Another major initiative of government to supposedly improve access to health and complement the CCT is universal healthcare through the country’s national health insurance program (NHIP) being implemented by the Philippine Health Insurance Corp. (Philhealth). This year, Philhealth saw its budget jump by 244% from its 2011 level and in the 2013 budget proposal, it will receive ₱12.6 billion, or almost ₱600 million bigger than its 2012 budget. But as pointed out by the CBHI, Philhealth does not ensure affordable and accessible health services since it is restricted by a budget ceiling for particular health and illness. In addition, the acute need for medicine, supplies and equipment in public hospitals forces beneficiaries to shoulder the expenses for such needs while those in far flung areas, where majority of the poor live, could hardly find Philhealth-accredited hospitals.

Further, the total budget proposed for the Department of Health (DOH) next year is only ₱56.8 billion. Although ₱11 billion higher than its 2012 budget, the said allocation is just a fraction of the ₱243.5 billion that the sector needs to cover the costs of public health care delivery system, health human resource maintenance and development, and preventive and public health programs and promotion, based on initial estimates by the Health Alliance for Democracy (Head).

Insufficient education facilities

The same thing is true with basic education, which despite the seemingly large increases in budget allotment still remains wanting in resources. Estimates by the Alliance of Concerned Teachers (ACT) said government needs to allocate ₱96.5 billion to meet basic inputs for education such as classrooms, chairs, textbooks and water and sanitation facilities. As of School Year 2011-2012, the estimated gross shortages of classrooms reached almost 153,000; school seats, more than 13,000; textbooks, almost 96,000; sanitation facilities, more than 151,000; as well as teachers, almost 104,000, according to the Department of Education (DepEd). But in the 2013 budget proposal of Aquino, allocation for basic educational facilities is pegged at only ₱25.3 billion, which despite increasing by almost ₱9 billion from its current budget is still a meager amount compared to the estimated actual and urgent needs of the sector.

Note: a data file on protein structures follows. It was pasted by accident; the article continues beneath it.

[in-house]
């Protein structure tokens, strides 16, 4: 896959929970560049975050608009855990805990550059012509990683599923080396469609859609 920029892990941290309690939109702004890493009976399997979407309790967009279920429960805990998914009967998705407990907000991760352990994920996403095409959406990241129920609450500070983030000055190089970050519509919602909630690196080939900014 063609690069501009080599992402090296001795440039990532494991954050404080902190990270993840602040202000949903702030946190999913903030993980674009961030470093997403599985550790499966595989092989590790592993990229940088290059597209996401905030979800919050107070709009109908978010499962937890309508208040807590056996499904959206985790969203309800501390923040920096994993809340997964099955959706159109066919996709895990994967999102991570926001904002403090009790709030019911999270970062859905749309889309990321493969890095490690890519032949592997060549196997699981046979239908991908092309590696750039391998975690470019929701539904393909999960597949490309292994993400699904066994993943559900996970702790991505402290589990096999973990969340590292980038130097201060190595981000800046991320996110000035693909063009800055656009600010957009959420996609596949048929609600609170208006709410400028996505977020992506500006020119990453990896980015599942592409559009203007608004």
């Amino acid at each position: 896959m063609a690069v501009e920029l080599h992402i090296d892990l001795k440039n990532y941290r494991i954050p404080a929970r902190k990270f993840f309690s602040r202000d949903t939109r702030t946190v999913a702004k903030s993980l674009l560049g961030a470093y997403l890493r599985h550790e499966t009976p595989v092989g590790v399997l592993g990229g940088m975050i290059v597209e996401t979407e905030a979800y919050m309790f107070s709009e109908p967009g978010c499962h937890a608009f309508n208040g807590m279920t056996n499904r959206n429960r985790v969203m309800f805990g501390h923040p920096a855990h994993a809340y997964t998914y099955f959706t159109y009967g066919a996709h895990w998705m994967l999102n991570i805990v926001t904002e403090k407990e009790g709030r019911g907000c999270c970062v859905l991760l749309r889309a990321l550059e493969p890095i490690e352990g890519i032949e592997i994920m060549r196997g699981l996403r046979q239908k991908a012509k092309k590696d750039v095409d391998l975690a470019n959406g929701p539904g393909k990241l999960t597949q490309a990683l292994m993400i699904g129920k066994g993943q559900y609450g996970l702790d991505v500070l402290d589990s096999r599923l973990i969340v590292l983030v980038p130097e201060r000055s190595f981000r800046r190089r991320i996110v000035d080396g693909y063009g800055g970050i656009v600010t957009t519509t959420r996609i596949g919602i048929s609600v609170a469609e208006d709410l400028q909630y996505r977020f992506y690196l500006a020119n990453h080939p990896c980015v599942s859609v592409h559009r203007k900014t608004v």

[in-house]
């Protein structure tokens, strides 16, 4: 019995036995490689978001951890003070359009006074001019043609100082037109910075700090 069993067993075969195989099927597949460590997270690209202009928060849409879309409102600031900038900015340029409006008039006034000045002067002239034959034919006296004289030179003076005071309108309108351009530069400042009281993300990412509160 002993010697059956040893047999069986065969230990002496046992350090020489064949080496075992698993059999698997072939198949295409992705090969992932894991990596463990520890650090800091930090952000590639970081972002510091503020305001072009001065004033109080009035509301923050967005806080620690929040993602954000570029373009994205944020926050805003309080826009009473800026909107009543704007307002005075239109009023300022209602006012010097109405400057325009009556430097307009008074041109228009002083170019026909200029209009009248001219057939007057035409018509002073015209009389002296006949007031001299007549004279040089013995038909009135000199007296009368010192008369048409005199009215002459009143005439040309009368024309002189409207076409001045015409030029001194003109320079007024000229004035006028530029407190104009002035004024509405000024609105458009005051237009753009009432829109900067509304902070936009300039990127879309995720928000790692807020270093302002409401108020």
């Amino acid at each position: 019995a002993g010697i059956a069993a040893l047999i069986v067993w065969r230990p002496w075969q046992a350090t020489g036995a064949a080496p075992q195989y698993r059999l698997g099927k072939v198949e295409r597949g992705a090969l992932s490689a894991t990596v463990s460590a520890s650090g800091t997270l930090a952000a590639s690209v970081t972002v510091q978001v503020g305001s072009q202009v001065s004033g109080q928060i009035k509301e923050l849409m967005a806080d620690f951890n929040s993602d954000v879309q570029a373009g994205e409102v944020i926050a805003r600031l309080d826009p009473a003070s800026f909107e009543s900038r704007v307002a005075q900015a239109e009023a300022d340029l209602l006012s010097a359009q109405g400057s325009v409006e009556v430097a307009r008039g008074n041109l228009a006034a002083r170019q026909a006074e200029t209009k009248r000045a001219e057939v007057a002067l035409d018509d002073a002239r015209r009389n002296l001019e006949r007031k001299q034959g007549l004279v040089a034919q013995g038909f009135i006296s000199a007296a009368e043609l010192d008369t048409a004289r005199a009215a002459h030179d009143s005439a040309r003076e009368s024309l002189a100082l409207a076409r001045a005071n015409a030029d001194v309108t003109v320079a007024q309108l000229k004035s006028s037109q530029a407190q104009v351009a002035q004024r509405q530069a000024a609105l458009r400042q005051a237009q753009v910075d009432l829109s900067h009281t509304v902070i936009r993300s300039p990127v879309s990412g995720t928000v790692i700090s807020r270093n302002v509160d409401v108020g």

Worse, the DepEd has decided to push through with its controversial K+12 program despite strong public opposition. The program will add two more years to the country’s basic formal education that is presently a 10-year program. Among other impacts, the K+12 program means additional costs for poor families while further stretching the already tight budget for public education. All this means that children of CCT beneficiaries are not assured of completing basic education (which the DepEd prolonged under the K+12 scheme nor accessing quality education (due to perennial shortages in public school facilities and teachers that the national budget could not cover).

The lack of sufficient budget for education and health is being used by the Aquino administration and its allies to justify PPP initiatives in the said sectors such as the proposed corporatization of 26 public hospitals and PPP contracts to build 10,000 to 30,000 classrooms. But this further contradicts the stated objectives of CCT to improve access to health and education as fees tend to rise with private contractors passing the full costs to the public, on top of their own profits.